How we decided

    Our ideal NAS has two hard drive bays. Dual-drive NAS devices support drive mirroring—the contents of one drive are copied to the other, so your data is safe even if a hard drive fails. It should also support hot-swapping—changing hard drives without turning off the NAS. It should have several USB ports, for backing up external drives to the NAS (and vice versa) as well as connecting printers or Wi-Fi dongles. Setup should be simple, and it should come with good mobile apps for media streaming and remote access.

    We focused on NASes that cost less than $350 (diskless). Cheaper NASes have underpowered hardware, only one drive bay or operating systems that are complicated or half-baked. More expensive NAS are overkill for most home use.

    The Best Android Smartphone for Your Network (July 2015)

    It's about to be fall phone season, and that means you need to be extra cautious about buying a new device. Getting a new phone can be a two-year investment (at least for most people). You don't want to get the wrong thing and regret it on a daily basis. What's a phone nerd to do? Well, let's try to figure that out.

    The Galaxy S6, LG G4, and what's on the horizon

    The days of carrier exclusives have not come to a close, but they're very much waning. There are several great phones that are available on all four major carriers, and more on on the way. Both the Samsung Galaxy S6 and LG G4 are available everywhere right now, so we'll hit those first. But in just a few weeks the new Moto X Style will arrive direct from Motorola. After we hash out the "universal choices, we'll see if any carrier-specific devices stand out.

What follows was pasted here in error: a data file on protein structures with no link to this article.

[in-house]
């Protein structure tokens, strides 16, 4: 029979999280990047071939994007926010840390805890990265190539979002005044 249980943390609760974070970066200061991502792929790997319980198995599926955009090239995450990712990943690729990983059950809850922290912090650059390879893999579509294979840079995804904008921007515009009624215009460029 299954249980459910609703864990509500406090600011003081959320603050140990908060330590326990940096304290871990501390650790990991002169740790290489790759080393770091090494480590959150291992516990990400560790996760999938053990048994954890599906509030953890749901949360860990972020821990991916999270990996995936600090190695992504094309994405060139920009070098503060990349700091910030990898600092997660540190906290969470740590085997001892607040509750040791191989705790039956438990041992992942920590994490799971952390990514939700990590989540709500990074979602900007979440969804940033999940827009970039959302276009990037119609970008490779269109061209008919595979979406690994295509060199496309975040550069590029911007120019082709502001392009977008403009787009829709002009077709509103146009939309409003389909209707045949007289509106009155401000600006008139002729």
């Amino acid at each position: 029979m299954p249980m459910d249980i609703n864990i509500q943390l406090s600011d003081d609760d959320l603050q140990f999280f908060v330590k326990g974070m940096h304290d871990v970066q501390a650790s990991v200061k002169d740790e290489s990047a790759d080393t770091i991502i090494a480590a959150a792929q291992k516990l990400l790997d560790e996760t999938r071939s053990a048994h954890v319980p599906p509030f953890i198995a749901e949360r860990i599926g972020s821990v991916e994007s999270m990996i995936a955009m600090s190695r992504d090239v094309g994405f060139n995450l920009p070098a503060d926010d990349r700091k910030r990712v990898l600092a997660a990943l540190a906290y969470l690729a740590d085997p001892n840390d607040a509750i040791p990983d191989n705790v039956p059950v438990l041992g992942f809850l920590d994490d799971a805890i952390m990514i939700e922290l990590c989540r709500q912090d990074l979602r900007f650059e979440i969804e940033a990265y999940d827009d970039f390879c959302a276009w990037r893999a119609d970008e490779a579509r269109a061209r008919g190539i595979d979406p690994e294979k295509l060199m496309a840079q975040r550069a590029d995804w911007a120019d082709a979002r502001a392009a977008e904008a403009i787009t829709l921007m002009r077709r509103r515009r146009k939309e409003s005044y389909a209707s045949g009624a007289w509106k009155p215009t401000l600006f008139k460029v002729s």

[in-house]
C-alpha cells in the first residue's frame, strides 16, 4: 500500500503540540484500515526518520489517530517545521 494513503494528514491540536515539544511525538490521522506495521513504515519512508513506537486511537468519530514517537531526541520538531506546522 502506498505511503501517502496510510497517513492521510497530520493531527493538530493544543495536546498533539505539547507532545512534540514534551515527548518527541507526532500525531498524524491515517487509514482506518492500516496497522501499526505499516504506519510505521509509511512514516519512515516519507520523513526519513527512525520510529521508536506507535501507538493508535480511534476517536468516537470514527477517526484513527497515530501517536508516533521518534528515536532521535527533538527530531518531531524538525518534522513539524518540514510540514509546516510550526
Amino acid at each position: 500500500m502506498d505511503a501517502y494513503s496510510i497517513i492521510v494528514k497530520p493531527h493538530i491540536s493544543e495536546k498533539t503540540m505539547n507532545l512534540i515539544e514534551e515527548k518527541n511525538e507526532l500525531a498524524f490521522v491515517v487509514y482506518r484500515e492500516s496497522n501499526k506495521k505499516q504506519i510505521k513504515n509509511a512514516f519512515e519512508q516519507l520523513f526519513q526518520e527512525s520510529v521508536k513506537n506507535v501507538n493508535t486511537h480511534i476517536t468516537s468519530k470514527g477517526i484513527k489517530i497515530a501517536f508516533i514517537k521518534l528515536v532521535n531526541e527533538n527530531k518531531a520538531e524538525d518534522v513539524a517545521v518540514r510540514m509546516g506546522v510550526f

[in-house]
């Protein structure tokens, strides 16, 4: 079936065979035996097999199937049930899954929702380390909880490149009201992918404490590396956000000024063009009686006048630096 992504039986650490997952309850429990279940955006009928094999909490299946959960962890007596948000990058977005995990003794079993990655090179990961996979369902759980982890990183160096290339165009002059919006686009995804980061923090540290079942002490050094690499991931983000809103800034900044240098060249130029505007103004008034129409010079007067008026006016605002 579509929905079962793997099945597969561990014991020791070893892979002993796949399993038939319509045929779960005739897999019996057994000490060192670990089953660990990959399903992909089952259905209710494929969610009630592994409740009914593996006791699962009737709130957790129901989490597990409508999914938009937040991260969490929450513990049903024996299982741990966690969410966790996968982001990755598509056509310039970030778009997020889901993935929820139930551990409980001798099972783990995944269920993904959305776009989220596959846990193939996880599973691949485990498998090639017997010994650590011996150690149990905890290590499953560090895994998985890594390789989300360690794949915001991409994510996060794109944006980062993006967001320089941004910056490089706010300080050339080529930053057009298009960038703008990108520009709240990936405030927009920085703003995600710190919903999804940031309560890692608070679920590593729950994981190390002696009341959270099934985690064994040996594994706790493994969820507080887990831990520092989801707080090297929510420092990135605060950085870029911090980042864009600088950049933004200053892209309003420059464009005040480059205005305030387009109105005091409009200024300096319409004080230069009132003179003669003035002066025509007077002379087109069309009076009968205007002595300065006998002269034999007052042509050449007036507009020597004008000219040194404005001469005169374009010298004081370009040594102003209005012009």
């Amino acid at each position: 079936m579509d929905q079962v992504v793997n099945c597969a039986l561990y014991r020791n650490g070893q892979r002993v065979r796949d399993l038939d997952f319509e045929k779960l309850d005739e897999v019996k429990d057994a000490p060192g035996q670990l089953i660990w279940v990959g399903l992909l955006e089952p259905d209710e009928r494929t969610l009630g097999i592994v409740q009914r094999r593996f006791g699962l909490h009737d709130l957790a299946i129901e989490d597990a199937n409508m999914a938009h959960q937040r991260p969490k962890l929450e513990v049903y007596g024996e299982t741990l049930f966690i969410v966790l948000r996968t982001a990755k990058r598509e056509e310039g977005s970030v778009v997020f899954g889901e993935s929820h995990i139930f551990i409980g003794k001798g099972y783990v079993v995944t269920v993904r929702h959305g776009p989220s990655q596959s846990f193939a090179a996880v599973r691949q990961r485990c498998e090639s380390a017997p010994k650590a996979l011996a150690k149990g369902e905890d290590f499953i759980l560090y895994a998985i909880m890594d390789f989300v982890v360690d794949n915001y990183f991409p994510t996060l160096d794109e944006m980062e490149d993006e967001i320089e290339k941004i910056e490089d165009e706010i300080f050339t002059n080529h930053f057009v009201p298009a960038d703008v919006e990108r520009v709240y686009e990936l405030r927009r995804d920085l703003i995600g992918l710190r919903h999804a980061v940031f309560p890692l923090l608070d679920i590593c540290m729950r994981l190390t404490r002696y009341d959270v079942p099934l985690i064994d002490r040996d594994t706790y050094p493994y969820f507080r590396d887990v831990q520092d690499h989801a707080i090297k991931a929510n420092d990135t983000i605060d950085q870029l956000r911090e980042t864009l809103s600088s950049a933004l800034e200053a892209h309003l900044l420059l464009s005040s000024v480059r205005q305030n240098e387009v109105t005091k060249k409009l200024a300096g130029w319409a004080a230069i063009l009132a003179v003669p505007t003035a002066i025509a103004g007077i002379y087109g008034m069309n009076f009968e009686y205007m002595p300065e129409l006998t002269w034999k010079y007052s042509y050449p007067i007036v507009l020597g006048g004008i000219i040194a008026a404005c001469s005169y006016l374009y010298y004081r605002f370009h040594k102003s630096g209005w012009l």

Samsung is using a its customary Super AMOLED screen on the Galaxy S6 (and S6 Edge) and it's really just fantastic. It's a 5-inch 1440p AMOLED, which is small enough that most people should be able to use it comfortably. It's a stunningly beautiful screen, and I have no doubt it's the best you can get on a smartphone right now. It gets very bright, very dim, the colors are good, and it's extremely crisp. It's really impossible to find a fault with this display.

    LG has stuck with an LCD for the G4 as its AMOLED panels still aren't very good (you need look no further than the G Flex 2 to see that). The only unique thing about this panel is the slight top to bottom curve it has. It doesn't really seem useful to me, but it does look kind of neat. Its 5.5-inches and 1440p in resolution. LG has bumped up the brightness and colors compared to the LCD on the G3, which is a good thing.